If you do any overlanding with a group, especially in remote areas and on routes where the vehicles might be out of sight of each other for periods, it’s smart to have some means of intra-group communication. Cell phones are okay for person-to-person talking, but cell coverage is still far from universal (more so where many of us like to explore), and in any case a phone is worthless for broadcasting a quick message to multiple vehicles at once. For that you need a radio.
Handheld UHF (Ultra High Frequency) FRS (Family Radio Service) transceivers are okay for very short-range work, as are the CB (Citizen’s Band) radios made famous by the 55mph speed limit, Smokey and the Bandit, and several bad country songs. But if you want some real range you’ll need to go the pro route and install a two-meter transceiver.
Two-meter communication uses the 144 to 148 MHz band of the spectrum. Due to the frequency allocation, and the power allowed to the units, range is significantly greater than possible with FRS or CB units—and it can be extended even farther by using repeaters. You need an FCC Technician Class amateur radio license to operate a two-meter radio, but the test is easy to pass after a review of the associated technology and rules available several places online, such as here. I’ll never live down my test, when I missed one question out of 35 while Roseann at the next desk aced hers. I should have cheated. (If you are attending the Overland Expo, you can study on your own, then pay the nominal fee and take the test at the Expo on Sunday between 8:00 and 10:00 a.m.)
For some reason I kept putting off installing a two-meter radio in the JATAC—we used a handheld throughout the entire Continental Divide trip last year, which is pretty lame for the trip leaders. So I rectified the situation for this year’s upcoming CD journey.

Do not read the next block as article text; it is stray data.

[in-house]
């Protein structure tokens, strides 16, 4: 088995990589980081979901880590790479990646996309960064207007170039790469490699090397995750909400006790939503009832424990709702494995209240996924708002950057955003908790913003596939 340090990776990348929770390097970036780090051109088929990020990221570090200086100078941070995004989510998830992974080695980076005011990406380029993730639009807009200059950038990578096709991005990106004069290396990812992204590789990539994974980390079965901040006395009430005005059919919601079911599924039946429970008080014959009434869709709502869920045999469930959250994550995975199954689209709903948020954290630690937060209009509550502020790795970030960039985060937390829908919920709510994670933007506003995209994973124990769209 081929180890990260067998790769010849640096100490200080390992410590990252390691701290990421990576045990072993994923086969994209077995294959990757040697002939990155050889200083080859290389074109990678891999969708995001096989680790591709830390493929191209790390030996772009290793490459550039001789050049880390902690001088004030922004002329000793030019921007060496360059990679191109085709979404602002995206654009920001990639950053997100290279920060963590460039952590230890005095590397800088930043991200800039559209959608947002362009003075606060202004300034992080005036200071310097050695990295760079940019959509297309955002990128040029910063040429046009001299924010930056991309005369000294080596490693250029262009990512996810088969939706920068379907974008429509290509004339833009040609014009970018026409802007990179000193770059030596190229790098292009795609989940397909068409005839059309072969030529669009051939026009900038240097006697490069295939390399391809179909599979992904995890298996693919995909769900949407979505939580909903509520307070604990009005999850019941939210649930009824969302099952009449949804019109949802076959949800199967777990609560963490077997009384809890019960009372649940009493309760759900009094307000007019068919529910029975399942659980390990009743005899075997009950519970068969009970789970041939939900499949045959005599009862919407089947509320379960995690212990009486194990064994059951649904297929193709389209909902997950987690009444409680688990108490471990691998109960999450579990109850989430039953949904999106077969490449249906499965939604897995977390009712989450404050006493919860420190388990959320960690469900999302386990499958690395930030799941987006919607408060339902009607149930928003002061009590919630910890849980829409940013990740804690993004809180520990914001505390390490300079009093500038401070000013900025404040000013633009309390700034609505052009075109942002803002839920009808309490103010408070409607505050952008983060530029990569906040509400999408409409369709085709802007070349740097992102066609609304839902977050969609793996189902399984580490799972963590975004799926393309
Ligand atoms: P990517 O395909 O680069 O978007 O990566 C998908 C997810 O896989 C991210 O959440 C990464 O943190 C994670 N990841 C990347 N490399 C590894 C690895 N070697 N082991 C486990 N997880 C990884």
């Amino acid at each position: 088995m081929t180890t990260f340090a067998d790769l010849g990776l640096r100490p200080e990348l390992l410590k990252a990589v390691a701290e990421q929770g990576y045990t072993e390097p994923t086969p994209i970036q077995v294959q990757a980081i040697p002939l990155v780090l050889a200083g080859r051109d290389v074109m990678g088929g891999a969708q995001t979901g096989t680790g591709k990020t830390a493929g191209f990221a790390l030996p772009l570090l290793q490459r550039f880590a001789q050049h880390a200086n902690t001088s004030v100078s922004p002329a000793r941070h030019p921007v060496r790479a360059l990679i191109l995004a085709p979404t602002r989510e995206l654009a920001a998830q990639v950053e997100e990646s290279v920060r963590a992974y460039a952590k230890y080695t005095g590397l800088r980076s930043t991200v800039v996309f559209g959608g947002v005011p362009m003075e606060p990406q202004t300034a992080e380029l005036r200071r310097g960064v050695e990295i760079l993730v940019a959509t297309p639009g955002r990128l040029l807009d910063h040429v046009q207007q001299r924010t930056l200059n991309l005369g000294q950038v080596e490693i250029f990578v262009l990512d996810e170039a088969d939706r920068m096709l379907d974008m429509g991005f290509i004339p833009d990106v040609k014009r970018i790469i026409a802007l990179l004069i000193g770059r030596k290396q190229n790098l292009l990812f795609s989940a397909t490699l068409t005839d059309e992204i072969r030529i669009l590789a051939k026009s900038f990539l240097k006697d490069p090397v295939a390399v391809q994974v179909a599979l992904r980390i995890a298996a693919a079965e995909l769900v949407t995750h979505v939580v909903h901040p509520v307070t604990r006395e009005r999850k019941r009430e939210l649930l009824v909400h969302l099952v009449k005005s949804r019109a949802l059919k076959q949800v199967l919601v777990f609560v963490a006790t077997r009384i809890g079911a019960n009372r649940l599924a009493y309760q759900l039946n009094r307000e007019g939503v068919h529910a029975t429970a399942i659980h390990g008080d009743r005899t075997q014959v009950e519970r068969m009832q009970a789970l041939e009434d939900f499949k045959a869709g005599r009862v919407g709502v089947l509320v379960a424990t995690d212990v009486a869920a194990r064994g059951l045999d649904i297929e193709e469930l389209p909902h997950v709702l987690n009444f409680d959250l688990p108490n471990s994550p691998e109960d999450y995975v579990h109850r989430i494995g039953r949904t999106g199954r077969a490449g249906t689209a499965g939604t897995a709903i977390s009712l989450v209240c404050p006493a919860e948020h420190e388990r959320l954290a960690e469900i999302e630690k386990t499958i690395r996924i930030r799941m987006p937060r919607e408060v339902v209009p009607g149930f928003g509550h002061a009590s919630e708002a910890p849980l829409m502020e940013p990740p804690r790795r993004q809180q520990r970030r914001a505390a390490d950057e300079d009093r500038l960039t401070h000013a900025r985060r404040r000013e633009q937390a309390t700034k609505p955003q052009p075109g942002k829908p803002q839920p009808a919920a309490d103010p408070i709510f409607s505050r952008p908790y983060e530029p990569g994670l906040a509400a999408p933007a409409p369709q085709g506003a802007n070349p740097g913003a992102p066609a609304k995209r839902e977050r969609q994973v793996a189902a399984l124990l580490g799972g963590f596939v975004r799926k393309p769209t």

On the advice of ham-radio guru Bob McNamara (a frequent instructor at the Overland Expo), I ordered a Yaesu FT-8800R/E dual-band transceiver. Operating either in the two-meter or 70cm bands, the FT-8800R/E can put out 50 watts of transmitting power on the former (compared to five for most handhelds), and has a bunch of additional features that will take me years to master. If you’re faced with a difficult installation scenario (common in modern trucks with crowded dashes and even more crowded wiring harnesses behind them), the faceplate can be mounted on its own, connected to the remotely positioned main module with an included cord. It turned out in our case (2012 Tacoma), that a pocket in the center console just in front of the (manual transmission) gear shift seemed almost deep enough for the entire unit. I needed to pull everything out to determine if that was the case.
Modern truck interiors are a bit of a jigsaw puzzle. Taking one apart can be an hours-long struggle or—if you know the sequence—a matter of minutes. A call to our friend and master Toyota mechanic Bill Lee (who, annoyingly, keeps moving farther and farther away—first 250 miles, now 400 and counting*), and I had the secret to the center console. The cup holder assembly is held in by clips; pop it straight up and a couple of bolts and screws underneath release the rest of the assembly.
I cut a hole in the back of the pocket large enough to accept the back of the radio and allow access to the power cord, antenna, and remote speaker jack. However, a trial fit revealed something else in the way: a large, bolstered plastic tab extending vertically downward from the dash structure itself. Even Bill had no clue as to its function. Its position directly above the air bag computer implied a relationship—some sort of protection? In any case it was barely but indubitably in the way of the antenna jack, so I unceremoniously took a hacksaw blade to it and cut off just enought to create a path for the antenna cable. Wit that accomplished, another trial showed the radio to sit nicely, clear of all movements of the shift lever.